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Desperate for Help - 18mm Isthmic Spondylolisthesis L5/S1 - Pain

Started by Nikkik82 on 11/16/2018 4:47am

Hi everyone,

I would really love to hear about other people’s experiences that are similar to mine. So here is a little background.

I am a 36 year old female with a 18mm L5/S1 Isthmic Spondylolisthesis ( bi lateral pars defect) which was diagnosed 13 years ago. I have been seeing a chiropractor and Physio since I was diagnosed and I was managing ok. However after having my 2 children my symptoms have become more severe. I had some xrays done at the start of 2018 and the slip was 16mm and as of Monday it has increased to 18mm. I also now have severe degenerative disc disease at L5/S1 to the point it’s almost none on bone , I have stenosis and flattening of my L5 nerve root. I have basically ceased all physical activity and house duties due to it aggravating my pain to much. I have constant lower back ache, pain through my buttocks and hips, knees and abdomen. I get a lot of nerve pain in particular in my left side which is worse at night or if I have been on my feet longer than 10 mins. I can’t stand for long periods and I feel like my legs are constantly tired and weighted down. I do get some pins and needles in my big toe and bottom of my foot. I take Pain relief almost daily.

I also have constant bladder issues ( not sure if related ) have been seeing a urologist and has diagnosed overactive bladder ( no relief from Botox)

I have seen a neuro surgeon and he wants me to have a PLIF spinal fusion at L5/S1 and possibly L4 to make it more stable.

I am so nervous and I just don’t know if I am doing the right thing! I have heard HORROR stories about fusions.

My pain is not debilitating, however it certainly has a large impact on my quality of life. I don’t do the things I love and am very sedentary now.

What would your advise be? Would you do the surgery?

Thank you :)

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2 Responses


Dear Nikkik82,

I have grade 5 spondylolisthesis (completely slipped). I found out I had grade 4 when I was just 17 years old. They told me then that I needed surgery. I was too scared and still walked and was able to manage the pain, so I didn’t have the surgery until after I had my second child. When I was 28, I had my first child. The doctors knew of my condition, but didn’t know how to handle it, so it ended up breaking my spine when they took him out. (I had him C-section). I was unable to walk for a while after having him, but then after a while regained the ability to walk again. That was when my spondylolisthesis had progressed to grade 5. They wanted to do surgery then, but again, I was afraid I would never walk after the surgery, and was still walking currently. A few years later I became pregnant with my daughter. After having her, I was unable to do hardly anything without extreme pain, and I was losing more bladder control. They did more X-rays and said that if I did not do surgery I would eventually not only be paralyzed but also lose all bladder and bowel control. My spine was continuing to slip forward. So I did have the fusion surgery. I had an amazing doctor. The surgery I had did NOT stop the pain, and he told me it would not. It only prevented my spine from slipping forward any further. I am still in a great amount of pain each day, but I know that I won’t be paralyzed in the future.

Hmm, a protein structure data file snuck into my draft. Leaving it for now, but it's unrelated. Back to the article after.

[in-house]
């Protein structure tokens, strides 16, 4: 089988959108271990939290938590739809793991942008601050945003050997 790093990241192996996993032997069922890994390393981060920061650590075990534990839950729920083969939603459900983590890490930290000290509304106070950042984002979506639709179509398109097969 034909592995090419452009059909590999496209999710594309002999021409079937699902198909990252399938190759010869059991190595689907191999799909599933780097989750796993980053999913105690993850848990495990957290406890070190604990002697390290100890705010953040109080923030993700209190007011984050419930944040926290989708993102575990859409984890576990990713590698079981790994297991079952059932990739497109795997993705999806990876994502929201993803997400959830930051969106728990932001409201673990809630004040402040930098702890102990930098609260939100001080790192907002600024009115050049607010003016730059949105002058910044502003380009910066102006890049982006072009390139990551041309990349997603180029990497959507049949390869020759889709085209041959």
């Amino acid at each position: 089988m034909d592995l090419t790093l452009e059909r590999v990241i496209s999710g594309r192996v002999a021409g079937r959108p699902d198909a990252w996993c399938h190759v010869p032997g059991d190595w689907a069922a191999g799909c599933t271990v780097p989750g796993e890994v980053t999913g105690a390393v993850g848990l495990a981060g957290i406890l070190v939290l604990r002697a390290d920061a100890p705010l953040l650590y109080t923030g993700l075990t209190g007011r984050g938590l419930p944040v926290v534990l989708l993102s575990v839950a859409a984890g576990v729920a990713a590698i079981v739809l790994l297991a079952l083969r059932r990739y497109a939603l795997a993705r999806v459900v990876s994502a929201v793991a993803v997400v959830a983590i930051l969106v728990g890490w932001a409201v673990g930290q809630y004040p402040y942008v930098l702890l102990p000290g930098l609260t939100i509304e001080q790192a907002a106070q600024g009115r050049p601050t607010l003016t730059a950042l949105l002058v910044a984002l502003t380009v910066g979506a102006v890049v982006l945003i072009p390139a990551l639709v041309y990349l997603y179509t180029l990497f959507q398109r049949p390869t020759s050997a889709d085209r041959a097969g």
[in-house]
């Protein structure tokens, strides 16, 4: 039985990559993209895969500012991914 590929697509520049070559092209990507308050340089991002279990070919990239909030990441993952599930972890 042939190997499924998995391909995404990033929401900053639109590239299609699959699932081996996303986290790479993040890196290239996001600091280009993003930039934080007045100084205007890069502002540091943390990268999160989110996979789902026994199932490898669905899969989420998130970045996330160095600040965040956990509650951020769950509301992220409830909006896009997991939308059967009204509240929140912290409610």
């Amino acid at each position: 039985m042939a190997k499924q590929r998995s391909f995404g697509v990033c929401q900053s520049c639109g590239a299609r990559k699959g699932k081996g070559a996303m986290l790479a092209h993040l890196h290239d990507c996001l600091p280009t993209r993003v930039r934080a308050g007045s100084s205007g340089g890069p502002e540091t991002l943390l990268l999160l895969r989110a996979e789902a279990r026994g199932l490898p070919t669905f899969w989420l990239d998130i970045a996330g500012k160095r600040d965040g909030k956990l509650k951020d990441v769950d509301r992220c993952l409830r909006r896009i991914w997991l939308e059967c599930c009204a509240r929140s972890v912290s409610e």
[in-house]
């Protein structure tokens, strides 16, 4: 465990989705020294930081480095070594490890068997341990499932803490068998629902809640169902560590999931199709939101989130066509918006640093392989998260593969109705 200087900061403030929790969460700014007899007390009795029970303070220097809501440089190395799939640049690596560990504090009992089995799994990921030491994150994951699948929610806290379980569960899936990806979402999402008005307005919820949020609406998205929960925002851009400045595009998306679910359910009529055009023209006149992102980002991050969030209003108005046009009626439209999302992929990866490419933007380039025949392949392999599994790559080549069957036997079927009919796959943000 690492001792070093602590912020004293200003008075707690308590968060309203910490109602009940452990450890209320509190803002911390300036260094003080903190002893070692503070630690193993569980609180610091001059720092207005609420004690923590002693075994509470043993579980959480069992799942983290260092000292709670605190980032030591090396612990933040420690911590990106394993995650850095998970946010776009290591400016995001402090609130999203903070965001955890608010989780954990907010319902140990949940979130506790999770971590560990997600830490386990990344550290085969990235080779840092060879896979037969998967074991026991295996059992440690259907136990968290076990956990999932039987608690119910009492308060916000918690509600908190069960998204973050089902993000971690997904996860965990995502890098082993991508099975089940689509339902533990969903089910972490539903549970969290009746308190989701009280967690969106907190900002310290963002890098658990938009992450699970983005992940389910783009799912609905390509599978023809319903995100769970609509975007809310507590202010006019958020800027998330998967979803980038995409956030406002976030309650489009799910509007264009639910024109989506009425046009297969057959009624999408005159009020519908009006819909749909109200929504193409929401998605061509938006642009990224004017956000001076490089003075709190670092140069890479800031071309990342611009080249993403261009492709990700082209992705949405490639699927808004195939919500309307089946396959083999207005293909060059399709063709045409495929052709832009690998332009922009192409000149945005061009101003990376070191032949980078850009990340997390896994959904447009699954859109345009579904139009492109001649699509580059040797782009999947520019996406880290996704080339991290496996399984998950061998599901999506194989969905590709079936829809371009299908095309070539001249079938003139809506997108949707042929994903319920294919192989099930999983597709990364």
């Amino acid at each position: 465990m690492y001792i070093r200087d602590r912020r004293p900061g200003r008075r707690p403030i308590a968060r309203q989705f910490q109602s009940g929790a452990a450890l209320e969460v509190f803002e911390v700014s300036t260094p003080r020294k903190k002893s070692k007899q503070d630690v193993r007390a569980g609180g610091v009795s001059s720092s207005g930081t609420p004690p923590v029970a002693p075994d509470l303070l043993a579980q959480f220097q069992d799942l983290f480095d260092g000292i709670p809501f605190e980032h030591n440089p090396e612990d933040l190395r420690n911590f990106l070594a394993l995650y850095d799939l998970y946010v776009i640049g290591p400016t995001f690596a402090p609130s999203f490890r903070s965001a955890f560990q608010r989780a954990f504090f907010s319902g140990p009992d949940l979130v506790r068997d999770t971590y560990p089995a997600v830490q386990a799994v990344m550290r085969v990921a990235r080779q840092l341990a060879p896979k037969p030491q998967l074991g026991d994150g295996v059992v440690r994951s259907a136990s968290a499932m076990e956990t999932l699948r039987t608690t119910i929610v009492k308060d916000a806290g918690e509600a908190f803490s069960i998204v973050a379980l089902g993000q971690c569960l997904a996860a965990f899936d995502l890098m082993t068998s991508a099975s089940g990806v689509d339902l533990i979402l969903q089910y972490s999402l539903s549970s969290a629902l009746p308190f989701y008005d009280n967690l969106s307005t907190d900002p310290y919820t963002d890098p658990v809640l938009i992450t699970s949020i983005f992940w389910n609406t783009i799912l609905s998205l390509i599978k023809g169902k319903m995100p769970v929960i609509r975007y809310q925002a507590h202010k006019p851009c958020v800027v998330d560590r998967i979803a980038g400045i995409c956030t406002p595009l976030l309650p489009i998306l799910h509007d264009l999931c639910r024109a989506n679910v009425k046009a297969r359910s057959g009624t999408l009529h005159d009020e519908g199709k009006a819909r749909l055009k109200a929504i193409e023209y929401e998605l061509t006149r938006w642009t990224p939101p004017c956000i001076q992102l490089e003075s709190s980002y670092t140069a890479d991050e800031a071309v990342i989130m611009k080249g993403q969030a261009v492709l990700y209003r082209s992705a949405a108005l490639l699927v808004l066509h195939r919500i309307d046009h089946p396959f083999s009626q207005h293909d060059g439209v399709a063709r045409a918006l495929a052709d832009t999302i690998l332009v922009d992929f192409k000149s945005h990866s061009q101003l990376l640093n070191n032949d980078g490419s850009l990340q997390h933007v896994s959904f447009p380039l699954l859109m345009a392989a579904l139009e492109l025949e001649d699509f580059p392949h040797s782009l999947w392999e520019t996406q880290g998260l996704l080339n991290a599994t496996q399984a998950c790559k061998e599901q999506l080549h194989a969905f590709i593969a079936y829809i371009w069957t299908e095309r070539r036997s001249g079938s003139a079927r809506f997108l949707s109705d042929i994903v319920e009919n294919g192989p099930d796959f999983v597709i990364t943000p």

I will tell you that the surgery is very painful, and a very long recovery, but to me is worth it knowing I can walk on my own two feet. I hope this is helpful.


Hi Nikki,
Spinal Fusion is scary! But I believe it can be a really good thing! Here’s my story.... I’m 51 and have had back pain since my early 20s. The past 10 years it’s gotten really bad and I’ve been diagnosed with RetroListhesis (vertebra slipping backwards), Spondylisthesis, Degenerative Disc, Stenosis, a broken vertebra, two torn discs, two ruptured discs and a spinal cyst pressing on my cord. I had a L2-L3 spinal fusion with decompression and disc removal, and decompression of L5-S1 on April 3, 2018. Surgery went great and alleviated almost all of my problems once the inflammation and surgical healing took place - 8-10 weeks. I even went to Europe for two weeks 12weeks post op. When we did the surgery we knew that later on Id have to fuse the rest L2-S1 but we’re trying to maintain spinal mobility as much as possible. Hoping for 10 years or so, but it didn’t go so well. Once you fuse one level it puts pressure on the other segments that take on additional pressures from bending and flexing. I ruptured L4-L5 disc on vacation November of this year in an extremely painful event. Back to the surgeon and after MRIs my back showed it had broken down since the April surgery. It was very depressing. We all agreed to go back in, remove the original fusion and now fuse L2-S1 with anchoring screws into my posterior hip bone. Exactly 9 months to the day of my first fusion! I’m frustrated and I’m scared, but I’m going forward 5 days from now - January 3. Here’s why - I refuse to let this damage stop my life. I refuse to let the damage to my spinal cord continue until I can’t walk, control my bladder or bowel, or become a daily opioid user. So many people wait too long for fear of surgery - and their outcomes aren’t so positive. I expect a full recovery. I know the next 12 weeks will be tough, but nothing is worse than the sciatic pain, leg pain, groin numbness, neuropathy I’ve lived with.

So, to answer your question, yes I’d do the surgery. I’ve done one, it’s a tough recovery. The surgical pain though was WAY LESS than my daily pain pre-op. As I worked with PT, acupuncture, massage over the first 12 weeks I started feeling better than I had in years. Facing my second surgery I’m looking forward to getting back to that point!

Good Luck on your choice. Feel free to reach out if you need any support or have more questions.